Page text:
Since our textures are set, it’s time to get to the last step in Rhino: ensuring there is a transparent outer block.
Step 5: Transparency In Advanced Slicer Prints
Following are the rules of transparency:
- Any VRML coming out of Photoshop with even ONE transparent pixel in its wrapped texture will make that body fully transparent in the Advanced Slicer. Making the body bulk transparent is not necessary.
- VRML bodies out of Rhino require bulk transparency set to 100% to be read as transparent by the Advanced Slicer.
This all comes down to the various programs that write VRMLs. Some software users use to texture map VRMLs, such as Magics, could potentially be different. Those are the rules as of GrabCAD Print version 1.20 which was released July 18th 2018. As things change, we’ll see this paragraph here. So in the rocket, there are two transparencies:
At first, it was unknown if the Advanced Slicer could handle the mixing transparencies on different bodies, however, it was able to handle it quite well.
After setting up your outer block to 100% transparency, you can “Save As…” a VRML and open it right up in GrabCAD Print:
This is if everything goes well. Before showcasing the finished model, let’s talk about the possible things that could go wrong.
Step 6: Troubleshooting Texture + Block Prints
Common Error 1: Missing Textures
The most common thing that went wrong here was opening a model in GrabCAD Print and seeing the following:
This generally occurs if even ONE out of fifty textures flies is missing. Keep all necessary texture files in the same folder as the VRML, since that’s where GrabCAD Print looks.
Common Error 2: All VRMLs Should Share The Same Core
After squaring all the texture paths away, opening the 262 body VRML inside GrabCAD Print may give you this:
The error here looks similar to the first error. There is a current rule hardcoded inside the Advanced Slicer that can have a maximum of 50 separate solid bodies in your VRML prior to the slicer giving up trying to boolean them and says “Fine, I guess they’re all surface bodies in one big VRML!”. In some applications, this can be a positive thing, however not in this one. This is a shame due to the removal of a lot of interesting bodies to get under 50.
Common Error 3: Textures Aren’t “Clamped”
Bad handoff between Rhino and GrabCAD Print is the last common error. This is usually noticed first when opening your model and the carbon fibre wings which looked okay in Rhino now looks like this:
To be clear, this error occurs when texture mapping looks okay in Rhino, however, seems hyper stretched when opening in GrabCAD Print. What happens is that the texture ends halfway across your physical body and GrabCAD Print attempts to “clamp” down on one end of your texture and stretch the last line of pixels to “fit.”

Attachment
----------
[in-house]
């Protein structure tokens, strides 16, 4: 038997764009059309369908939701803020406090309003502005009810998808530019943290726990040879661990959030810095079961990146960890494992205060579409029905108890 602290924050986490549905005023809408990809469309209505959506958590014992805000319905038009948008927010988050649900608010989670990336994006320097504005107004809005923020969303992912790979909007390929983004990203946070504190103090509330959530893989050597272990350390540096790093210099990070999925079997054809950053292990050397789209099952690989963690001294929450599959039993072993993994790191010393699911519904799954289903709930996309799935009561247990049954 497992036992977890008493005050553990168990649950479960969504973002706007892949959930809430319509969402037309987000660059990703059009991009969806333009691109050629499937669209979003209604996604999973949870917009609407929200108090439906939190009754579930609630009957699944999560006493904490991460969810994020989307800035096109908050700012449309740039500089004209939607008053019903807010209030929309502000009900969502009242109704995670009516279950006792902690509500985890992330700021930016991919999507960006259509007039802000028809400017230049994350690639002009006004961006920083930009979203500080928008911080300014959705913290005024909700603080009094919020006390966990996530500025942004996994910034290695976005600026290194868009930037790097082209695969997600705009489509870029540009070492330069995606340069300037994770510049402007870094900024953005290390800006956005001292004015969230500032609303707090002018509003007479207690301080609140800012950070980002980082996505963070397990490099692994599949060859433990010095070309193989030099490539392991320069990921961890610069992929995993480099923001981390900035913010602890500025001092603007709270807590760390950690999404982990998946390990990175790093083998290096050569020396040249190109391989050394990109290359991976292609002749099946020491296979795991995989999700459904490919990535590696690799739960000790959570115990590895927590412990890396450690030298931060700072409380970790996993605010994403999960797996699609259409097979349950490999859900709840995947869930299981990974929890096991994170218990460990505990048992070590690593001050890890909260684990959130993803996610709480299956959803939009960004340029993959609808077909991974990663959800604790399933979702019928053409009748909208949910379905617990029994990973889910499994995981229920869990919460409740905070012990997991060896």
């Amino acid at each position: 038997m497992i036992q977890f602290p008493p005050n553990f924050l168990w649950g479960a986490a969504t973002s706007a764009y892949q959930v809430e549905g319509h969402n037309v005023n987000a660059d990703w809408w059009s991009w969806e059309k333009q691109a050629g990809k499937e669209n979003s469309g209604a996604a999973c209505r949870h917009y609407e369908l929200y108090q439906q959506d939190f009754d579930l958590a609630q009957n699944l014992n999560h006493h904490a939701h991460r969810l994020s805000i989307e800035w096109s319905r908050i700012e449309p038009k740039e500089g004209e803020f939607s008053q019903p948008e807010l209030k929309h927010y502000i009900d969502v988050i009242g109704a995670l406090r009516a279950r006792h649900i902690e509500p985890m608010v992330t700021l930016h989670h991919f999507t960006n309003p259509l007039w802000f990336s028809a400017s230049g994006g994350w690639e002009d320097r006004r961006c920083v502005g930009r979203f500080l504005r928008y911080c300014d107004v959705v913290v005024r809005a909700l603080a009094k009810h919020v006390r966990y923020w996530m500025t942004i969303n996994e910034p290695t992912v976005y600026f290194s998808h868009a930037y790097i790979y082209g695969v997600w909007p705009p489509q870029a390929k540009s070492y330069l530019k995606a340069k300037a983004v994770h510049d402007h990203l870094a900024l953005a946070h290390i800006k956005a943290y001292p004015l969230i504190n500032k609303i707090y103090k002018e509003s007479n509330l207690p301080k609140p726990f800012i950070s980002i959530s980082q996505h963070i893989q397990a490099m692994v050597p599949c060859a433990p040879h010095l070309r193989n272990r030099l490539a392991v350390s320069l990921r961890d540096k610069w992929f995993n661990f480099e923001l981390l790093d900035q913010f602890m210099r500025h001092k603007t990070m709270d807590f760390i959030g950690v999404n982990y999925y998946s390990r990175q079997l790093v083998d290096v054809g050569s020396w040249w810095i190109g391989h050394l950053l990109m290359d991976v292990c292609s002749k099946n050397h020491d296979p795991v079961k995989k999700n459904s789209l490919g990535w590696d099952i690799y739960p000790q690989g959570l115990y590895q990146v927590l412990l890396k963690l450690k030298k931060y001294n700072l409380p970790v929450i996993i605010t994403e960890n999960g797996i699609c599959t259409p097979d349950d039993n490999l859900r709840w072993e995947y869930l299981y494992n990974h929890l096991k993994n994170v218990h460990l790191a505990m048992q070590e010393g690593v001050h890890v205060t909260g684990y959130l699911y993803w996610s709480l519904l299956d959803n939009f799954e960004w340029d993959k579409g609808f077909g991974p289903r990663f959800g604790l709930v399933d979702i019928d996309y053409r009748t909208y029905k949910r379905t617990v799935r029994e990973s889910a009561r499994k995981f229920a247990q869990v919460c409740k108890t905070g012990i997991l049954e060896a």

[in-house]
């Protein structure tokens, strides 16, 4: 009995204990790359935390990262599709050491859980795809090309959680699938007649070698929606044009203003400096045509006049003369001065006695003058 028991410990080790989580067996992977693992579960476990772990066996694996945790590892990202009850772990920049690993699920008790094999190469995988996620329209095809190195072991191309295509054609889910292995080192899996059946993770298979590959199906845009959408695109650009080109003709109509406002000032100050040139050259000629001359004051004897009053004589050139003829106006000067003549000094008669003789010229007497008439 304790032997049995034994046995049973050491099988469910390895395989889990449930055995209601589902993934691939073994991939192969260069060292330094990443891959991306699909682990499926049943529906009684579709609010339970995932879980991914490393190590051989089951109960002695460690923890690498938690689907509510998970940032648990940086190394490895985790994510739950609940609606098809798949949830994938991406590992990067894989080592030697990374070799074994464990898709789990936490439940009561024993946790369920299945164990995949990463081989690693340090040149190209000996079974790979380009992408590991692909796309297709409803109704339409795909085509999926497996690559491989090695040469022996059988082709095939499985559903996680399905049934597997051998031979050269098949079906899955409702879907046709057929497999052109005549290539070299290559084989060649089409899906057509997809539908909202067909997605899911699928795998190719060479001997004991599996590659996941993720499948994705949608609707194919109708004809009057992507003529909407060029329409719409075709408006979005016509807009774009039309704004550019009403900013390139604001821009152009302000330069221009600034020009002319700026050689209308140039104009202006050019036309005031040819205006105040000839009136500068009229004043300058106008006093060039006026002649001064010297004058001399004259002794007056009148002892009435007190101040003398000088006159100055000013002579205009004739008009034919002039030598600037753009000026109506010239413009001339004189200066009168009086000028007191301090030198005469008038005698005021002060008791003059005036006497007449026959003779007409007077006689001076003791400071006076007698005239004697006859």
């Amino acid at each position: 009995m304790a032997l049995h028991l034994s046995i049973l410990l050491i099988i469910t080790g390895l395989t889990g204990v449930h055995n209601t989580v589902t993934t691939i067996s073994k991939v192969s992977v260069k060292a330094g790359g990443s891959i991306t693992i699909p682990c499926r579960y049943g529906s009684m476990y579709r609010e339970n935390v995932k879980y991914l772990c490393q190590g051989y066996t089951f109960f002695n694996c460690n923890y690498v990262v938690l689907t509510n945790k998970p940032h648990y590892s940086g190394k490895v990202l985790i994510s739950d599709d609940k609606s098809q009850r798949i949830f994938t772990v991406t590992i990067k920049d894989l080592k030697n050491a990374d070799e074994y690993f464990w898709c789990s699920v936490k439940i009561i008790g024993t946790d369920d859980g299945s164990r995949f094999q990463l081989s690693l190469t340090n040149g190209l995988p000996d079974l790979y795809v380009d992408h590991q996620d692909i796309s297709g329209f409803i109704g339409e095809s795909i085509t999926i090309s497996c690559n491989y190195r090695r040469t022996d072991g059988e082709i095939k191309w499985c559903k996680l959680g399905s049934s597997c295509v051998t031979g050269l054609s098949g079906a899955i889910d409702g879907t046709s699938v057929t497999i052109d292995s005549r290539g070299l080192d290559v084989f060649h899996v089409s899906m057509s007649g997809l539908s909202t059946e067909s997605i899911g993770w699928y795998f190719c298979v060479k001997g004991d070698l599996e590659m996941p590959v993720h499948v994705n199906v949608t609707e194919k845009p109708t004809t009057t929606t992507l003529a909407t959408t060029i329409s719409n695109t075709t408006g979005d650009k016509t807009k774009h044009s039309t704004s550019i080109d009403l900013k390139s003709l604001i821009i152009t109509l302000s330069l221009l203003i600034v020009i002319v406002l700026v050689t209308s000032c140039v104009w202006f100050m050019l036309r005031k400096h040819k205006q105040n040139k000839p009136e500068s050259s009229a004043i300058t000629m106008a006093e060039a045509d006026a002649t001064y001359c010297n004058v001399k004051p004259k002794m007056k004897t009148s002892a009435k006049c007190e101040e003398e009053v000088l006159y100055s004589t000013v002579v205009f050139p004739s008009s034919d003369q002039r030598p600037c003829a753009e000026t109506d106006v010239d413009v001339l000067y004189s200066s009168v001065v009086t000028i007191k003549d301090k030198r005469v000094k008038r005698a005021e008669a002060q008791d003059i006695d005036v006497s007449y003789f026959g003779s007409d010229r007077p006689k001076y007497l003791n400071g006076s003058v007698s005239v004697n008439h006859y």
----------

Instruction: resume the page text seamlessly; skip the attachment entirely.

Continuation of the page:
There’s most likely some setting about “Clamping” or “Repeating” that could have been changed in Rhino. But one of the gurus suggested opening the VRML in a notepad and change “Repeats” of the affected textures from “False” to “True”.
If you can not figure out Rhino clamping settings, feel free to use it as well. You do have to do it for each affected body in the VRML, so 4 wing bodies for here. Now, let’s get to the fun part – results!
Step 7: Results
Though it is not fully sanded or clear coated, it still turned out pretty good, especially the carbon fibre.
The transparency right on the shock wave:
For the most part, this is great for a second draft. It’s suggested printing a smaller version of my texture-inside-block print first because if there are errors, you’d want to catch them on a three-hour build compared to a nine-hour build.
That is an amazing result, however, there is more we can do to enhance this print.
Step 8: Further Optimizations
Below are optimization tips for your texture-in-block prints:
Optimization Tip 1: Choose Printing Orientation For Best Quality
Frequent PolyJet users know clear prints are clearer when looking down one axis versus another, but just in case there are some new J750 users here:
Orient your block so the faces you want most clear are visible looking down the Z axis.
This is why, for the third draft model, there are some suggestions listed and the rocket is cut in half instead of 3/4ths, printing the main faces in the “More Clear” direction and things turned out better:
The half-cut is the keeper. The electronics are visible, as well as the payload, the shock diamonds – everything! So keep in mind to continue iterating on prints even after they look good.
Preparation Tip 2: Increase Thickness On Thin Textured Bodies
As an example, here is a comparison of FDM and PolyJet layer heights.
This model was printed in High Mix Mode to save printing time, meaning the layers were 0.027 mm (27 microns thick). When the SOLIDWORKS missile was originally hollowed out and did the three-hour test print, the wing sections were 0.23 mm (8 layers) thick.
This missile’s body was also only 0.35 mm or 12 layers thick, and you could basically see through the camouflage!
So for the official print, which is twice as large, the thickness in SOLIDWORKS was also increased so that in the final print, there will be about 30 layers for the wings and 50 for the missile body, and now those sections seem more solid.
Keep in mind that the goal here is not for the measurements to be “official”, but for it to look food in the final print. Generally, this is done mostly on architectural prints. Real size windows and walls which are scaled down to fit your printer, are almost non-existent.
Thicken the thinner bodies. 3 mm thickness is the requirement for a two-sided texture body to achieve true, solid colours.